Egyptian pound rebounds, with the state’s help

March 05, 2017
Controlling the exchange rate. Egypt’s Central Bank at downtown Cairo. (Reuters)

Cairo - Egypt’s monetary policy­makers are playing a dan­gerous game to rein in the runaway fall of the Egyp­tian pound against the US dollar, triggering fears their efforts will backfire, analysts said.

The Egyptian Central Bank has been using foreign currency re­serves to make dollars available at the banks and control the exchange rate, financial analysts said.

“This is very dangerous because, among other things, such a policy will bring us back to square one,” said financial analyst Wael el-Na­has. “By using foreign currency reserves to put the exchange rate of the US dollar under control, the Central Bank is backpedalling on its decision to free float the na­tional currency and this will have adverse ramifications.”

Soon after the Central Bank free-floated the pound on November 3rd, the exchange rate of the dol­lar shot up from 8.88 pounds to 19 pounds, which more than doubled Egypt’s import bill and raised com­modity prices to unprecedented levels.

The pound flotation was among economic reforms aimed at eradi­cating a rampant foreign currency black market, boosting foreign currency reserves and winning ap­proval for a $12 billion loan from the International Monetary Fund (IMF).

A short time after the flotation, the black market shrivelled up, for­eign currency reserves rose from $19.6 billion in November to $26.2 billion in January and Egypt got $2.75 billion as the first part of the IMF loan.

As of February, however, the ex­change rate of the US dollar had come down to 15 pounds to the dol­lar.

Authorities called this a gradual recovery of the national currency, citing economic reforms and the availability of dollars. The falling dollar created a stampede of dollar hoarders at the banks, who wanted to exchange their dollars for Egyp­tian pounds.

The banks bought $800 million from Egyptians over three days in mid-February and the dollar ex­change rate keeps falling.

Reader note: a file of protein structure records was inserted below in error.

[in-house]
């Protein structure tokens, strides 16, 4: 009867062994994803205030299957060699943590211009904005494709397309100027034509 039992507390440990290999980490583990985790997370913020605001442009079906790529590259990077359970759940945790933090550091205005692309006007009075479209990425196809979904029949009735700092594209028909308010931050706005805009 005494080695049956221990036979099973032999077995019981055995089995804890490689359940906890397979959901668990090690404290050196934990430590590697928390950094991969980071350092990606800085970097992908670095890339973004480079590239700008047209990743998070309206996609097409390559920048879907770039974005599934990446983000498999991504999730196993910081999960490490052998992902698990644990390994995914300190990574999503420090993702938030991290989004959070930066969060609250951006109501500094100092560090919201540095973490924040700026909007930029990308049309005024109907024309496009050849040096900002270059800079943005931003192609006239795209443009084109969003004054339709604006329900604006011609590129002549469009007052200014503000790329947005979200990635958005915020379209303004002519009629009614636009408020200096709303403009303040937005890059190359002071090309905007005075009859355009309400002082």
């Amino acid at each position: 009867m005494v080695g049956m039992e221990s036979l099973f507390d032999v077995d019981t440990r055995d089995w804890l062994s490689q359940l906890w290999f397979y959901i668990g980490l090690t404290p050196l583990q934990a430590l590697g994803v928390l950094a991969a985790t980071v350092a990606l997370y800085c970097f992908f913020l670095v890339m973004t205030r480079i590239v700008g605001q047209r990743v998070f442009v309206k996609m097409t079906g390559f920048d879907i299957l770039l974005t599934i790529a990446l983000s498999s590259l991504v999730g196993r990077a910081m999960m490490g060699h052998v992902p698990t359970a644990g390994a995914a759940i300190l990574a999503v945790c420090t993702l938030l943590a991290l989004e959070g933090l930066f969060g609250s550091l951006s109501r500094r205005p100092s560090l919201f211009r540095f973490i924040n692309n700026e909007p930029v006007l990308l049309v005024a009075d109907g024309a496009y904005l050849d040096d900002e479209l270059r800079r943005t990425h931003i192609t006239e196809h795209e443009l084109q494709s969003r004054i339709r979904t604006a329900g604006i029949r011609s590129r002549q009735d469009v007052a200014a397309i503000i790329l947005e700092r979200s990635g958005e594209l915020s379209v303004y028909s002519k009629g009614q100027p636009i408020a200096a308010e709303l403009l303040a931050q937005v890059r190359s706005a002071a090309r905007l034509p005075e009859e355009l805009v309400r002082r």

This, however, is far from a re­covery, Nahas said. The Central Bank is using the dollars it collect­ed in the months that followed the pound flotation to buy dollars from citizens at a low rate, he said.

Nahas calculated the $12.5 billion that entered the Egyptian Treasury in the past three months included $2.8 billion in a currency swap deal with China, the first tranche of the IMF loan, $2 billion from the sale of Treasury bonds at the Irish Stock Exchange, $1 billion from the World Bank, $500 million from the Afri­can Development Bank and $4 bil­lion from the sale of Eurobonds at the Luxembourg Stock Exchange.

Thus, Egypt’s foreign currency reserves should have increased to $32 billion from $19.5 billion in No­vember. Nonetheless, the Central Bank in January said foreign cur­rency reserves were $26.2 billion.

“This means that the Central Bank had used the missing $5.8 billion to create a greenback offer to reduce its exchange rate against the pound,” Nahas said, adding that such a move “will eat away at the reserves and bring the foreign cur­rency black market back to life”.

The Central Bank said its decision to free float the pound was final and it would not go back to the decades-old controlled foreign currency ex­change rate regime.

“We do not interfere to decide the exchange rate of foreign cur­rencies,” Central Bank Governor Tarek Amer told the private DMC network. “We cannot interfere be­cause we want to create a balance in the market.”

Cabinet spokesman Ashraf Sultan attributed the rise in the exchange rate of the Egyptian pound to re­forms initiated by the government.

“We even expect the value of the pound to increase in the future when exports rise, imports de­crease, foreign tourists come back and international trade improves, which will reflect positively on rev­enues from the Suez Canal,” he said in a telephone interview.

Nevertheless, experts argue that the Egyptian pound will pick up only when foreign currency rev­enues pick up.

“Egypt imports almost 80% of its needs from other countries, which means that there will always be pressure on foreign currency re­serves and subsequently a high US dollar exchange rate,” said Alia el- Mahdi, an economics professor at Cairo University. “This is particu­larly true as foreign currency earn­ers remain the same.”

Tourism revenues, at $14 billion in 2010, totalled only $5.6 billion in 2016. Revenues from the Suez Canal have declined. Exports, es­pecially agricultural ones, have risen 17% in the past three months but economists say the rise is not enough to bring in enough dol­lars.

“This means that there was noth­ing new to justify the decline in the exchange rate of the US currency,” Mahdi said. “We need to attract in­vestments, raise exports and bring the tourists back to get enough dol­lars for a strengthening of our na­tional currency.”

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